Bus rides in Kingston are long, and we played for a good half hour. In that time all three of us learned a lot. I learned who the boys were in personality, what made them laugh, and I even got a sense of their intellectual strengths and differences. And they found out that white and black people have much in common—like personality, laughter, and smarts. After the boys jumped off at their stops, I recognized that in my pre-missioner life, I could never have enjoyed that thirty-minute bus ride the way I did yesterday. I was above sweaty, loud, dirty buses. Now, I am not.
By shedding my old life—and in surrendering to the new—I am now able to be present, as St. Francis would say. Or I am able to be in-the-now, as Richard Rohr would say. In that now on the bus, I was fully engaged with two Jamaican boys on their turf, in the middle of their day. For a half hour, I existed in true solidarity with them. And I was comfortable, happy, and thankful to do so.
As a missioner in a foreign land, God is giving me numerous experiences and stories like the one I tell here. And in each experience, I feel those same feelings of comfort, happiness, and gratitude. I ask myself, “Why does living in solidarity with people experiencing poverty feel so good?”
One of the main reasons, for me, has to do with what I have sacrificed. I not only gave up my possessions in preparation for mission, I also gave up (temporarily) my career and steady income. Though this decision leaves me feeling frightened, and even humiliated at times, I also feel the pressure is off. With nothing to lose, I am free—free from my typical high level of concern for self.
In that freedom, I am able to appreciate and enjoy spending time with people who live on the margins. I am able to practice the way of St. Francis, the way of Jesus the Christ. Rohr teaches that one of God’s main reasons for incarnating as human was to show us how to selflessly spend time with and care for the marginalized, how to “be human.” To be human in God’s way, as I am discovering, feels good.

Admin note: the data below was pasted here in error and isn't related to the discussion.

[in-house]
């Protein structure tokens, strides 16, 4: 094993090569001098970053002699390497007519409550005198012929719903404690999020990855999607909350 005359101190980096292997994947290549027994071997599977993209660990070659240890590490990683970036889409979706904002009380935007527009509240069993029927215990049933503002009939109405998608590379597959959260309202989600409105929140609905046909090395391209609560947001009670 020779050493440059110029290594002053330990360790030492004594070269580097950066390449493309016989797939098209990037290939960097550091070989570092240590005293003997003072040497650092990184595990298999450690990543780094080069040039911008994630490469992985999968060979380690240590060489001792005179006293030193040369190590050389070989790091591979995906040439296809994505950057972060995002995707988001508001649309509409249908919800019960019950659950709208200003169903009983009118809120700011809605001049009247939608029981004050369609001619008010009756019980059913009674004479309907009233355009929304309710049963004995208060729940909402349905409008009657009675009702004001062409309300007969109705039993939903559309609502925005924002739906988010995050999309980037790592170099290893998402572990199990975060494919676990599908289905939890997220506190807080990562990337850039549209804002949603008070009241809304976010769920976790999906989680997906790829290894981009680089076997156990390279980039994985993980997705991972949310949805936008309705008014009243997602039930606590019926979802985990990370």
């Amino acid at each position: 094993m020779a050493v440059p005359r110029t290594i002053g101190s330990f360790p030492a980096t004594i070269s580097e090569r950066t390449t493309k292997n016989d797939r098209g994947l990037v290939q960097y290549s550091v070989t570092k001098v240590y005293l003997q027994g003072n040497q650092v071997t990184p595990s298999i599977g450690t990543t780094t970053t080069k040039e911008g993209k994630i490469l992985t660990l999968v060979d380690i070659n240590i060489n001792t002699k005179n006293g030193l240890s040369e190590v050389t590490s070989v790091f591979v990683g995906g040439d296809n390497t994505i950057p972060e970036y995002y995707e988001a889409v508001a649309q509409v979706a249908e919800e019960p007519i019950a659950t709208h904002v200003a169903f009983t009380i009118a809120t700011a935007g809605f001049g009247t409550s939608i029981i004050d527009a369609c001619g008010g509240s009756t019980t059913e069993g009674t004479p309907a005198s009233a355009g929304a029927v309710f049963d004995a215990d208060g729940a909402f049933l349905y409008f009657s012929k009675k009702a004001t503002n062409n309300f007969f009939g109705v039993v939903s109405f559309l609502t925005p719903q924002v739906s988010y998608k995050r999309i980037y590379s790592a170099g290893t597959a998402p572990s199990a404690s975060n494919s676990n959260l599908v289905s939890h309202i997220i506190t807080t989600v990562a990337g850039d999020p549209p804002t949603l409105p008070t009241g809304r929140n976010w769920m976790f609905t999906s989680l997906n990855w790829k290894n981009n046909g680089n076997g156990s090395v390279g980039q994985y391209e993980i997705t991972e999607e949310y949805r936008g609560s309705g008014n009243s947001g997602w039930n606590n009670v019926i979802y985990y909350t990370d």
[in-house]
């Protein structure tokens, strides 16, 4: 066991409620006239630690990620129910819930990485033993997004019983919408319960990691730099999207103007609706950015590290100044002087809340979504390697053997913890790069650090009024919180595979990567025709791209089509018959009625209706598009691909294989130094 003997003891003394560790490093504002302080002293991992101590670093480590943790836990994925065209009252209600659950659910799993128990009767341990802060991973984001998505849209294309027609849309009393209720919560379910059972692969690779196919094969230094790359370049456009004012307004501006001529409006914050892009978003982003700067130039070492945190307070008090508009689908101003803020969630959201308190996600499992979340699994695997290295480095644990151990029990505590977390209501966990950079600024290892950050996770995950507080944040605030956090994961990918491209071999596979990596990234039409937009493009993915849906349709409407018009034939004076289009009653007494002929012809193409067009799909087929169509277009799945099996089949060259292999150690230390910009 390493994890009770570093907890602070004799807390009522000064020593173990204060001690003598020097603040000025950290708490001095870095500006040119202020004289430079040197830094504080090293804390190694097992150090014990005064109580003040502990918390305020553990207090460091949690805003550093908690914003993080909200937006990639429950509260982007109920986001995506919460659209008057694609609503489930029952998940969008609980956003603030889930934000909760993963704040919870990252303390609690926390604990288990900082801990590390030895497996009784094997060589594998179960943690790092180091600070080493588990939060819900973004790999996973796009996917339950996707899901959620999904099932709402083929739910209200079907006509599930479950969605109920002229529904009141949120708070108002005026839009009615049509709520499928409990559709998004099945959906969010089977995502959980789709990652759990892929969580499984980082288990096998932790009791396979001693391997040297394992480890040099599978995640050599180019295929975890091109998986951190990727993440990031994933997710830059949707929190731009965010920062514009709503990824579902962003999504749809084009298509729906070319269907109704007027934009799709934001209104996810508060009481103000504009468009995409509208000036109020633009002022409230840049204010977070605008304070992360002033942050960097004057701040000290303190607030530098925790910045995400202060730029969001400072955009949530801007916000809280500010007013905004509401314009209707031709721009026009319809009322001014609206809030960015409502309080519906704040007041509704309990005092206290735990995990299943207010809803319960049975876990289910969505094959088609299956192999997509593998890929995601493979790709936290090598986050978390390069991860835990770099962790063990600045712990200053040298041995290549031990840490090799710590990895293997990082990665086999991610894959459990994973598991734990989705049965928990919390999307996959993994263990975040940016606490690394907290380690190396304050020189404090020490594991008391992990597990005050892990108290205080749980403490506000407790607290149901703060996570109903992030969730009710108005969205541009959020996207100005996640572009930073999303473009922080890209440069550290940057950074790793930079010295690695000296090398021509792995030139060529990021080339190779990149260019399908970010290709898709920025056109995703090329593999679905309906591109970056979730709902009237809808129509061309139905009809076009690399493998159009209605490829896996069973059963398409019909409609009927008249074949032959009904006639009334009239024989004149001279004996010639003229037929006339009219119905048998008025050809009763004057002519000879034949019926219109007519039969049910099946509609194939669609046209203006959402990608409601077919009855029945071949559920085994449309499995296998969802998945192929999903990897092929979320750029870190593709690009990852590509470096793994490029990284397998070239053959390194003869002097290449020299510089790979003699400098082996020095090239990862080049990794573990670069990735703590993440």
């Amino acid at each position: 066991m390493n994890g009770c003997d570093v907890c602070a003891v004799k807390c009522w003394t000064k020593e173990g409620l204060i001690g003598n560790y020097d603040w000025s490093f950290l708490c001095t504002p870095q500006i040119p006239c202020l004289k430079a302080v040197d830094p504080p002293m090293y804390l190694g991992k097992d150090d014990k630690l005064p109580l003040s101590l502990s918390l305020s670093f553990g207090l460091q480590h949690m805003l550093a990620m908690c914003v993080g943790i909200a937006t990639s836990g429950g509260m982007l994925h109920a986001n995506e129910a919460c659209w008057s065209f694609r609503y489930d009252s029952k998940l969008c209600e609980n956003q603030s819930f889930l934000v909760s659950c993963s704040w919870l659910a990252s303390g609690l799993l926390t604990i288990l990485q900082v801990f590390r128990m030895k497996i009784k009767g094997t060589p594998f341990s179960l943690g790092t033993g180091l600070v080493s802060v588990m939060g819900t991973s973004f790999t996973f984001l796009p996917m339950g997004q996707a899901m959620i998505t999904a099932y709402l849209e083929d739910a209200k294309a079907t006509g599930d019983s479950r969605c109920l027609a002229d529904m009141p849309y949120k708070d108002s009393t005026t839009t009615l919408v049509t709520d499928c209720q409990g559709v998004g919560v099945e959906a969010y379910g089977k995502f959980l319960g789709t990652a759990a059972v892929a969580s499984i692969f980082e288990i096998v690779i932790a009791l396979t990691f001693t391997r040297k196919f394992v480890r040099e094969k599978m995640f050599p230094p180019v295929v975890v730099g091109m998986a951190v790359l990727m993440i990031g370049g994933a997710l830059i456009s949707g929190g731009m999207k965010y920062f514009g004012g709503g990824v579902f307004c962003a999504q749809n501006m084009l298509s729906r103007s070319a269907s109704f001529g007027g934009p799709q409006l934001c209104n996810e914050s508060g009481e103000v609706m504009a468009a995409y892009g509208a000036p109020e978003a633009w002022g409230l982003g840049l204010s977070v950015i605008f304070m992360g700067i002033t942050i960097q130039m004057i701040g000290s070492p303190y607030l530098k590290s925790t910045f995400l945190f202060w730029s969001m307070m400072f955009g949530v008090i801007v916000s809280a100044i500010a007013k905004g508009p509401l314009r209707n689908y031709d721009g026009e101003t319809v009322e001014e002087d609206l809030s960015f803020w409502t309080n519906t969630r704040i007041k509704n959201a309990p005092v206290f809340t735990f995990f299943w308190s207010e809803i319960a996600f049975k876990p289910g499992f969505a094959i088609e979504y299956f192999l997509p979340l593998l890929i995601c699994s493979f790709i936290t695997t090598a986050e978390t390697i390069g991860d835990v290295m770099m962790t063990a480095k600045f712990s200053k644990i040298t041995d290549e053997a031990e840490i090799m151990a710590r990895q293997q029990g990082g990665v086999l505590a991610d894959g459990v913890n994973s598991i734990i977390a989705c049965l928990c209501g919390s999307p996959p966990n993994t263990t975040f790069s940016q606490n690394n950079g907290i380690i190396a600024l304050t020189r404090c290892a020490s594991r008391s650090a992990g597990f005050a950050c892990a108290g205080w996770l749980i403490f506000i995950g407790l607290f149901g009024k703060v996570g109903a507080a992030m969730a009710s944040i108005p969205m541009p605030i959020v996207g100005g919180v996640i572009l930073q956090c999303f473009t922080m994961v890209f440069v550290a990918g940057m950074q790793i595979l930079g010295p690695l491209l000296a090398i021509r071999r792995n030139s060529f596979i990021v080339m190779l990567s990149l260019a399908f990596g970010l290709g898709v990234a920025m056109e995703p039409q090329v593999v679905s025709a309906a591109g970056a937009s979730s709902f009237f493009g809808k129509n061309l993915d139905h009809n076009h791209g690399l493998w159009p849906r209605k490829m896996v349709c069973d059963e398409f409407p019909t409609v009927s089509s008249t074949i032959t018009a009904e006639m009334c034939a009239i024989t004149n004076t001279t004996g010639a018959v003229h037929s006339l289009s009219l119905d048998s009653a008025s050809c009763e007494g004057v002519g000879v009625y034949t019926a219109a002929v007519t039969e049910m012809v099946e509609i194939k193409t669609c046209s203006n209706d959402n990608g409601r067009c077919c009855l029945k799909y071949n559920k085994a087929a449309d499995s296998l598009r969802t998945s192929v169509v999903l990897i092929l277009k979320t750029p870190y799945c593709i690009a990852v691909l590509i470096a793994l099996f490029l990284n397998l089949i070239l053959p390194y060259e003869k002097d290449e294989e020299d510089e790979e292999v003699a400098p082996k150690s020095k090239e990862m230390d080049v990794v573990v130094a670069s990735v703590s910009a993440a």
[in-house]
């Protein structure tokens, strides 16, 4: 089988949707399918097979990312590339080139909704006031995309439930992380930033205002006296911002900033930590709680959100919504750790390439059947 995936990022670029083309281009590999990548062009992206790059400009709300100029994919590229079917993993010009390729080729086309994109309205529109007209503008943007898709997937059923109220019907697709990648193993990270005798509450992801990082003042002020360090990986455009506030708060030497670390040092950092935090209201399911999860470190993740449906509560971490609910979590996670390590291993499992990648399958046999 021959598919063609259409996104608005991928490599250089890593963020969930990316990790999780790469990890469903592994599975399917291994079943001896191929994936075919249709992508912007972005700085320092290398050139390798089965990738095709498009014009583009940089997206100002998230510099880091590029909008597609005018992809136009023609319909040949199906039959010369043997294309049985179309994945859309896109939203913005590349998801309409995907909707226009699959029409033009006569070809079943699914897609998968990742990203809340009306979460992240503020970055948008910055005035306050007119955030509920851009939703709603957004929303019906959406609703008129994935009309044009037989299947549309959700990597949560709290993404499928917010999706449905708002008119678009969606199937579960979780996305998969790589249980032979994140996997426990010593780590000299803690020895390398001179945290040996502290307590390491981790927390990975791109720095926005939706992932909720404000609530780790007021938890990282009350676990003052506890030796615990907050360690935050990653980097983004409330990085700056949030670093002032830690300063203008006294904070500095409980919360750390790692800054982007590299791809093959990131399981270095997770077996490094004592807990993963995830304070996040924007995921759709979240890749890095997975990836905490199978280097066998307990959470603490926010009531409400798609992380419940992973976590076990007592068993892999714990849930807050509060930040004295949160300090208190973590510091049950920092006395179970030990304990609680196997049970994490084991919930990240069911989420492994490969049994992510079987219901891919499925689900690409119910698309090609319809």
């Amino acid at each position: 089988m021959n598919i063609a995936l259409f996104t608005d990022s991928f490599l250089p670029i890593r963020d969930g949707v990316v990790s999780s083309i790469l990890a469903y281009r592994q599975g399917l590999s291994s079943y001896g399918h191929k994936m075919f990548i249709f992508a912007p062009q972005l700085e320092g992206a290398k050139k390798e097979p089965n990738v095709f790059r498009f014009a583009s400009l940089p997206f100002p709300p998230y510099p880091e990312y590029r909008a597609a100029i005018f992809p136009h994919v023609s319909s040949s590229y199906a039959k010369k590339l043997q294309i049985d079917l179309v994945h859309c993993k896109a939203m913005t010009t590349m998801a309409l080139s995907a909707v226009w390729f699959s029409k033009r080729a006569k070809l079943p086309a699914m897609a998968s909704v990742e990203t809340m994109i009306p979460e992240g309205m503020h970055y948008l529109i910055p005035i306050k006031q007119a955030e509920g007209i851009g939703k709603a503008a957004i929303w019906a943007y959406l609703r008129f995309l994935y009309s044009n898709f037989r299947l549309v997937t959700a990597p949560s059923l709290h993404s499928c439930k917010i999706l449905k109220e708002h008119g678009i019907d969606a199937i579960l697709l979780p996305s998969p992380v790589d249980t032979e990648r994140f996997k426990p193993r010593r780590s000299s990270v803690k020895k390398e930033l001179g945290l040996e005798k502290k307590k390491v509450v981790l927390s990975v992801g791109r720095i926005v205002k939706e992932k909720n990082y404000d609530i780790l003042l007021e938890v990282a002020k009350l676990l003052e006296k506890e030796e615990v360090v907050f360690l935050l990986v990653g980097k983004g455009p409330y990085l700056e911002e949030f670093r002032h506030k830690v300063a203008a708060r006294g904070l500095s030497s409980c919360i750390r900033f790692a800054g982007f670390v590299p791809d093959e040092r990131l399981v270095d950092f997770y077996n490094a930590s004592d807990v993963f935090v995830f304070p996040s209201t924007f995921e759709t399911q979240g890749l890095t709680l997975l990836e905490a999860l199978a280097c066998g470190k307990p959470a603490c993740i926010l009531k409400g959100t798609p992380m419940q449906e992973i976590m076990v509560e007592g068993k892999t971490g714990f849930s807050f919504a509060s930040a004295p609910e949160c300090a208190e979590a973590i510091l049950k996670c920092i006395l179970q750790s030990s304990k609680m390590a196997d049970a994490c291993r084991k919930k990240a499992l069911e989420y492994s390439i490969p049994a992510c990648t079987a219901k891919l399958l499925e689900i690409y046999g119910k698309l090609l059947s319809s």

Moreover, Christ is clearly supporting me in my attempts to follow him. Sharing in Christian community, I have shelter and my survival needs are met. And my psychological, emotional, and physical states are healthy. All the variables are in place to fully immerse into the practice of living in solidarity with the poor. I am thankful and glad to have changed my life.
To close, I encourage you to explore this notion of change. St. Francis made a radical change when he went to Assisi’s town square, stripped naked, and publicly denounced the ways of the world. Soon after, his entire life and being were transformed. Though change and transformation for us may never be as extreme, we can take one step at a time deeper into the lifestyle. Extreme enough for me, we can choose to make sacrifices, find freedom, and practice being human in God’s way. There it is–solidarity defined.
Reflection Question: What are some simple changes you can make in your own life to better reflect the life of St. Francis?